Iran Air Tours source their planes widely, and many are in hybrid liveries – on the trip I saw a Siberia Airlines tail as well as another I did not recognise. My plane was in full livery, but a little dirty!
The flight was also full. I gave my sheet to a flight attendant, and whilst the sheet was completed, I was informed that the security coordinator had barred by entry to the cockpit, even though the flight crew would have been happy. Oh well, I hadn’t been too badly off so far! But soon after takeoff, one of the (female) flight attendants got me, brought me to the galley, sat me down, offered me extra food and proceeded to chat me up like I have never seen before. I was amazed, especially as I had been led to believe that culturally the concept of a western non-muslim man hitting on an Iranian woman was taboo, and the opposite was even more strange!! Anyway, she was particularly lovely and we chatted the whole flight, after which she gave me her cellphone number and email to get in touch again… amazing!
05 MAR 06 IR 328 SYZ-IFN 2100 2210 F100 seat 7E EP-IDB
IR = Iran Air
After two somewhat eventful days in Shiraz, it was time to head to Isfahan, one of the jewels of Iran. To get to or from Isfahan from anywhere, there is not really any choice (at the moment at least) but to take Iran Air’s F100s. And so that is what I did.
Again, as with every flight, the flight was on schedule and again it was full. I’m not a huge fan of the F100 as it can be cramped when full, and it was certainly the impression it gave me in Iran.
But I didn’t have to worry too much about being cramped too long, because after dinner and an inflight announcement from the flight deck that must have lasted 10-15mins (with the passengers listening attentively and at times laughing loudly – no idea what was said, the English version was short and quite normal!) I was invited to the cockpit. The captain was a very lively chatty guy who told me about everything and anything that came into his head. I was soon invited to stay for landing, and the captain walked me through everything he was doing has they descended and flew into Isfahan. It was a great flight.
07 MAR 06 IR 252 IFN-THR 2200 2255 F100 seat 5A EP-CFH
After 2 magnificent days in Isfahan, it was time to leave Iran, via Tehran. My flight to Tehran was a late one, on another F100 of Iran Air. Another full one, with 109 passengers and again on time. I handed in my sheet and headed to my seat. Not 30secs later, the captain, who amazingly was the same from the other night bounded up the aisle with a big grin on his face, shook my hand, asked me how my last few days had been, explained how it was his 6th sector for the day and that he was tired but promised to have me up for landing. And so for the 3rd sector in 5 total domestic flights in Iran, I had a jumpseat landing – this one the most impressive of all, landing at Tehran’s Mehrabad airport with all the lights of Tehran stretching in all directions around us. Magical!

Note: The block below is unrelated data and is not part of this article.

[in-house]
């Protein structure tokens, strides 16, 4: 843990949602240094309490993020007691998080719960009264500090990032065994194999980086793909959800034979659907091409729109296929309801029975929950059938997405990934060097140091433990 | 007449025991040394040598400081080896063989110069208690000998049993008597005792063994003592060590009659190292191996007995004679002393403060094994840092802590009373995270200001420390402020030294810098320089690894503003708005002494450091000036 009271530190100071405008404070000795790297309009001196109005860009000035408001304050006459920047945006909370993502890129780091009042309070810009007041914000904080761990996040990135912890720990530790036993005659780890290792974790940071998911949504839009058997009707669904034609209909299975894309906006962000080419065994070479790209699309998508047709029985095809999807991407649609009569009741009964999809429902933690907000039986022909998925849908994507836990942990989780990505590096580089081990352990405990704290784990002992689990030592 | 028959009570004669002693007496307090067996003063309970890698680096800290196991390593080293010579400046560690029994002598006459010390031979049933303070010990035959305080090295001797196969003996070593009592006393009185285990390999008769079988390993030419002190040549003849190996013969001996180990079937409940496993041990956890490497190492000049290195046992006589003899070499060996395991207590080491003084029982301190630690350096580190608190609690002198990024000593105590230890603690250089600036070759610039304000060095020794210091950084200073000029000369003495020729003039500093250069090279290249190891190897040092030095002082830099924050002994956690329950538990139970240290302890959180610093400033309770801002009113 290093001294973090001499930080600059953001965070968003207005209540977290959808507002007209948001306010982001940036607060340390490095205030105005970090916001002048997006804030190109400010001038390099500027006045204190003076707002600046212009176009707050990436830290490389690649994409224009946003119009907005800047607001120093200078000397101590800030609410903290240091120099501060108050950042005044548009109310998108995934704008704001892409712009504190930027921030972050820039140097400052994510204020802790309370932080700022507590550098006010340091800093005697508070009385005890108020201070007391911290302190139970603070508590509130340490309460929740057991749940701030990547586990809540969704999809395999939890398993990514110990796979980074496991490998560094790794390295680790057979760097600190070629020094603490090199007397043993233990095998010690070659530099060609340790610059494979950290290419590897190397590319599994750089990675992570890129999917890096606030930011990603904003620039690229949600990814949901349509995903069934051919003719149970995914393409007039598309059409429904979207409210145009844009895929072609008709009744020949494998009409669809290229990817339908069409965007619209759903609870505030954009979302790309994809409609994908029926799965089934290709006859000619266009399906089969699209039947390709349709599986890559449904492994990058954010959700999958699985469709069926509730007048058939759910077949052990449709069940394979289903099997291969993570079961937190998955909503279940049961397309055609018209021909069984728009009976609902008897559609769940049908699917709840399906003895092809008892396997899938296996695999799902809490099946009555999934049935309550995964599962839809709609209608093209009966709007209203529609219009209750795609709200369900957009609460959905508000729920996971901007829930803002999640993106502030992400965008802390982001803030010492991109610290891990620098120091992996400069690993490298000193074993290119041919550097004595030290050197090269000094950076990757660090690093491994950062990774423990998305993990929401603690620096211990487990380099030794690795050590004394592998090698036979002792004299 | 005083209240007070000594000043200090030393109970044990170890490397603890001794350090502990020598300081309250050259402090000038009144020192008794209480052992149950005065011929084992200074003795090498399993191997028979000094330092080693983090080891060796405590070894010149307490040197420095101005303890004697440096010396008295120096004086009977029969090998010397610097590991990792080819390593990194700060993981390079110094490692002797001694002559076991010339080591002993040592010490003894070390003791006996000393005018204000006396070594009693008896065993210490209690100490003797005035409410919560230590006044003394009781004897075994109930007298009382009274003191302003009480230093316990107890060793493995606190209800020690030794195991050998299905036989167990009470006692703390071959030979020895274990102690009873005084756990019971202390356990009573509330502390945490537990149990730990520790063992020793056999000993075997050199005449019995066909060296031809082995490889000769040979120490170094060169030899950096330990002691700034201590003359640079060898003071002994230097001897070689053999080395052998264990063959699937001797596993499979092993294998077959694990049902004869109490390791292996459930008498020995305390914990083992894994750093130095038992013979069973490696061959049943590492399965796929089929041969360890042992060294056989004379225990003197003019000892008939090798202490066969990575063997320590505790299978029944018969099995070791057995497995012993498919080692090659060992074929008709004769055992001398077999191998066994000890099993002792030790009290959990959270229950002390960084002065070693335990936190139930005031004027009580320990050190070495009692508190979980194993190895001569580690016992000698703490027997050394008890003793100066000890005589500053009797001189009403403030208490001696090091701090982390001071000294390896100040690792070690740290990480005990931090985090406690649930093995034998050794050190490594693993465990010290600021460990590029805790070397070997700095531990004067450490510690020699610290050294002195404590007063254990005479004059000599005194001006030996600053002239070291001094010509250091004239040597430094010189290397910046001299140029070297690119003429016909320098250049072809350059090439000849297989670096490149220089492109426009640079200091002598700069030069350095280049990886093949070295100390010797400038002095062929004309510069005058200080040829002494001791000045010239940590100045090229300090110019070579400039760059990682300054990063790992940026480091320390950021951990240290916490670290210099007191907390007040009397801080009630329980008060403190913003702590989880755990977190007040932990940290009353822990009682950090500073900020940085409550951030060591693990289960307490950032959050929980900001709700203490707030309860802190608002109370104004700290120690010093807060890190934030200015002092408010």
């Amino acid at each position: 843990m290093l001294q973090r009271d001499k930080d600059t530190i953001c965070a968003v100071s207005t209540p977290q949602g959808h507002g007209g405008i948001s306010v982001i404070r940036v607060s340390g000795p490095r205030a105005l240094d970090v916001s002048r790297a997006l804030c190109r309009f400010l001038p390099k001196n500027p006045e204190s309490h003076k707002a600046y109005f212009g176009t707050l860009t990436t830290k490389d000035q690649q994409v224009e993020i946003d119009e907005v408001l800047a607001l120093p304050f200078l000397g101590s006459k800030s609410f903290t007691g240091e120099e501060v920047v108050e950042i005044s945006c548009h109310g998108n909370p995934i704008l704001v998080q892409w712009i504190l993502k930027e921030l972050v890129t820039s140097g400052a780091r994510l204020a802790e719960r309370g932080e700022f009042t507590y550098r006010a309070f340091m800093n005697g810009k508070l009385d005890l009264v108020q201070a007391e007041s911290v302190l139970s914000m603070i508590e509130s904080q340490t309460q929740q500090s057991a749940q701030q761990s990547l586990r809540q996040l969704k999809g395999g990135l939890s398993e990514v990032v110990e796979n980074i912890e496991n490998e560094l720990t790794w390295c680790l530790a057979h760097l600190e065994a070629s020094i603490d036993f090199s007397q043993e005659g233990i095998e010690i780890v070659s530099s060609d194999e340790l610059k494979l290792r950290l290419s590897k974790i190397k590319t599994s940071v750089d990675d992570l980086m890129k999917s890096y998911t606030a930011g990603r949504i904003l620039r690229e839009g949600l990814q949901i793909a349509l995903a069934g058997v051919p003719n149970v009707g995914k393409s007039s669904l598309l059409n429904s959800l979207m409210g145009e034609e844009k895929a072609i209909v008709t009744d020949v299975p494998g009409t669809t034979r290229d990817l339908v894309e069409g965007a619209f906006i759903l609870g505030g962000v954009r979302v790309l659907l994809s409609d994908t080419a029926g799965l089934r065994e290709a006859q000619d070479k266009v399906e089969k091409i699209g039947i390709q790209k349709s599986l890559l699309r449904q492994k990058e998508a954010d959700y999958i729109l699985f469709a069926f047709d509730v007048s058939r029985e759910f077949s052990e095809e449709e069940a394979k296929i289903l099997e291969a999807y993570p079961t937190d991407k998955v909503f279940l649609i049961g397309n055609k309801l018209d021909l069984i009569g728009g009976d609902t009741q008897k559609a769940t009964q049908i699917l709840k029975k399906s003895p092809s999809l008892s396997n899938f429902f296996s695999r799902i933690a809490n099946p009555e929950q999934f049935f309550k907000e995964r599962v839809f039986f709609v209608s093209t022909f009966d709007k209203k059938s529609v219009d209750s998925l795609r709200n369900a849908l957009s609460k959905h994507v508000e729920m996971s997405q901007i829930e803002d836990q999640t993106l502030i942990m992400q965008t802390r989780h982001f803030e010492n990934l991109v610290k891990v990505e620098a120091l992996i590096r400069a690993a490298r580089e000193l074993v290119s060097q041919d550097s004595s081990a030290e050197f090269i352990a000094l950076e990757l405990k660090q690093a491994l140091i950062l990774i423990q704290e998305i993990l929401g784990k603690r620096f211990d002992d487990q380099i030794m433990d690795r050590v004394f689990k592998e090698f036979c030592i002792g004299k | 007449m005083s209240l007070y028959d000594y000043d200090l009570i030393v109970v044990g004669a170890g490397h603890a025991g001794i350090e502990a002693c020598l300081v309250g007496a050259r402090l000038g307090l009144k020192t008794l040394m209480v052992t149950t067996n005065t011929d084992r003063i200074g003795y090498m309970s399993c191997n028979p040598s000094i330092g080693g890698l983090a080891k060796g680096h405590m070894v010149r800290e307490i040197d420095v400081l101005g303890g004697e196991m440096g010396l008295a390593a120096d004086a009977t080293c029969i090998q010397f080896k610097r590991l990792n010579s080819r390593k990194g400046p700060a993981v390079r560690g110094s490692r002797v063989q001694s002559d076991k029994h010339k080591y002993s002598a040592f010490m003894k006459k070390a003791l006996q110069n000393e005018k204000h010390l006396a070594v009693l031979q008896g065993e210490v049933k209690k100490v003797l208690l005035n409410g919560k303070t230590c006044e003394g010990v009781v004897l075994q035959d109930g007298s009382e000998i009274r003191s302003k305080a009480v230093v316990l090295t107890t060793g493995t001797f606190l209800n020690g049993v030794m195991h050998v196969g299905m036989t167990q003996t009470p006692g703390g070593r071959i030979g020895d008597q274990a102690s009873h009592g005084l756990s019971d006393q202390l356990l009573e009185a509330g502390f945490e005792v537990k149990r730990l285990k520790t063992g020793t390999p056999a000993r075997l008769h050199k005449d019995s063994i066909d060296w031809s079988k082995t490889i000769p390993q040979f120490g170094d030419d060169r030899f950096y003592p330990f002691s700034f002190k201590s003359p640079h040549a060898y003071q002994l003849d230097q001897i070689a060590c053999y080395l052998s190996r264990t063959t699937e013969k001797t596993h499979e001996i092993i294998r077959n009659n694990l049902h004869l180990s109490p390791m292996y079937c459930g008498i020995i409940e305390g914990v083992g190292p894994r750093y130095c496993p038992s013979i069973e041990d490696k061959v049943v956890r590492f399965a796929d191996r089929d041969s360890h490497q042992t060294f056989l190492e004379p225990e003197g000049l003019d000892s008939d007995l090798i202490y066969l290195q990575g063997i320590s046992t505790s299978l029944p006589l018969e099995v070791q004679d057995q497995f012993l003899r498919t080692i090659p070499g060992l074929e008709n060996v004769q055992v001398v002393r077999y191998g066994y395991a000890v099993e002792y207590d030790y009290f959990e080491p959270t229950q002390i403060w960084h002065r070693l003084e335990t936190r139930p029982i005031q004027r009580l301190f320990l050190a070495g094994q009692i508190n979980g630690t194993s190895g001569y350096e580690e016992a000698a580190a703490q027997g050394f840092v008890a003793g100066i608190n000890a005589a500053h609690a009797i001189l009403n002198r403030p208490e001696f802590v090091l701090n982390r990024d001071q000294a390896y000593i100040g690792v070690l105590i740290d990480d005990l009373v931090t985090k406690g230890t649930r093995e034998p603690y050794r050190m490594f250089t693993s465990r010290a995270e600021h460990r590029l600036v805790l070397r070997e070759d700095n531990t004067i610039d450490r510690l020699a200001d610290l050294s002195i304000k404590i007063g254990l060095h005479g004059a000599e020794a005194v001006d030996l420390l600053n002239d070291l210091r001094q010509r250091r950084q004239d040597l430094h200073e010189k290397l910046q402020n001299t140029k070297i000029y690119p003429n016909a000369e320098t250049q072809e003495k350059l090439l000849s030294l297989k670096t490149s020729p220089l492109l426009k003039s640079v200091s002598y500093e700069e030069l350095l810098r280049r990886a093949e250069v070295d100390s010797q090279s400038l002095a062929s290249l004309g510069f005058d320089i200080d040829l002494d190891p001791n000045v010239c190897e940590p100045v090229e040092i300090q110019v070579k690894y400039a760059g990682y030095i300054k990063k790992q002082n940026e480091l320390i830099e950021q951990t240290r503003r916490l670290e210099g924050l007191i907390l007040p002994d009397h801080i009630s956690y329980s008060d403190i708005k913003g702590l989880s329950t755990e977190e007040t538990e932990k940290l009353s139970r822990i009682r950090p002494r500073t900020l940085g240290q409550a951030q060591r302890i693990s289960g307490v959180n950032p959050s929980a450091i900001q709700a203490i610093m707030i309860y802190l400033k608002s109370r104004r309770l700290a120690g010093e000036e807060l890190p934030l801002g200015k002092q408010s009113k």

After a final meal with Mohammad, and an hour or so watching late arrivals into Mehrabad (Mohammad was amazing in that he could pick the plane types miles out by their landing light configurations!), most of night was spent on the ground at the Imam Khomenei Airport awaiting the next morning’s flight back to Dubai. There are no good seats to sleep in, so it was the floor that had to do…
I was hoping that this flight might have been operated by EAI’s sister ship SU-EAF which I believe still also flies for Mahan (I’ve seen a photo of it in Mahan livery, but perhaps it’s been returned), but alas, EAI was the aircraft to take me back to Dubai. The flight itself was uneventful – no invites to the cockpit, and similar service as that received on the flight out.
Comments on Iran:
Flying in Iran is very cheap and easy. If you’re not American or Jewish or haven’t been to Israel, it is now quite easy to get in, with visas available on arrival. Domestic flights generally can’t be booked outside Iran – anyone interested please email me, I have a contact who is generally willing to help, for a small (really!) fee for his trouble. Unlike what the media might suggest, the people are invariably incredibly friendly, generous and helpful and there are usually enough people who speak English around such that you will be able to make your way around. And if you plan on going to fly, please also do yourself a favour and stay a few days to look around too. If there is only one place to go, go to Isfahan. Shiraz would be no.2.
Getting a flight into Iran is easy using the legacy airlines, but you will pay a bit less and have more interesting aircraft if you make the effort to book options like Mahan Air (TU204), Iran Asseman (727 or F100), Iran Air (A310), Kish Air (F50), Caspian Airlines (TU154). All of these airlines fly from Dubai, some from other cities in the middle east. If coming from the East, Iran Air from Beijing will give you one of your last chances in the world to fly a B747SP.
I plan on writing a short guide to flying in Iran with all the info you may need if planning a trip. Please email me if you want a copy.
Jsnww81 From United States of America, joined Jan 2002, 1941 posts, RR: 16 Reply 1, posted (7 years 8 months 3 weeks 1 hour ago) and read 4720 times:
Very interesting stuff. I would LOVE to visit Iran someday, but unfortunately my government has made the decision for me. Barring a change in leadership, I'll have to live through trip reports.
The pictures of approach into Mehrabad Airport look very cool... I love approaches over built-up areas. How was the Imam Khomeini airport? It's been open more than a year but it's very hard to find any information about the place.
Rojo From Spain, joined Sep 2000, 2417 posts, RR: 10 Reply 2, posted (7 years 8 months 3 weeks ago) and read 4690 times:
Excellent trip report.
A friend of mine from College always told me to visit Iran. He always said that I won't regret it, so as I read your trip report it was like hearing his words. He was born in Tehran but migrated to Sweden when he was young...
I guess I will upgrade Iran in my list of countries that I need to visit...
Aussie_ From Australia, joined Dec 2000, 1766 posts, RR: 5 Reply 8, posted (7 years 3 months 5 days 12 hours ago) and read 3336 times:
Thanks for the comments.
I should note for those who have only just read my report (from march) that EP-MCF, the aircraft I flew from Tehran to Shiraz, was the very aircraft that sadly crashed in Mashad about a week ago, leading to the tragic loss of 29 lives. It certainly brings things into perspective!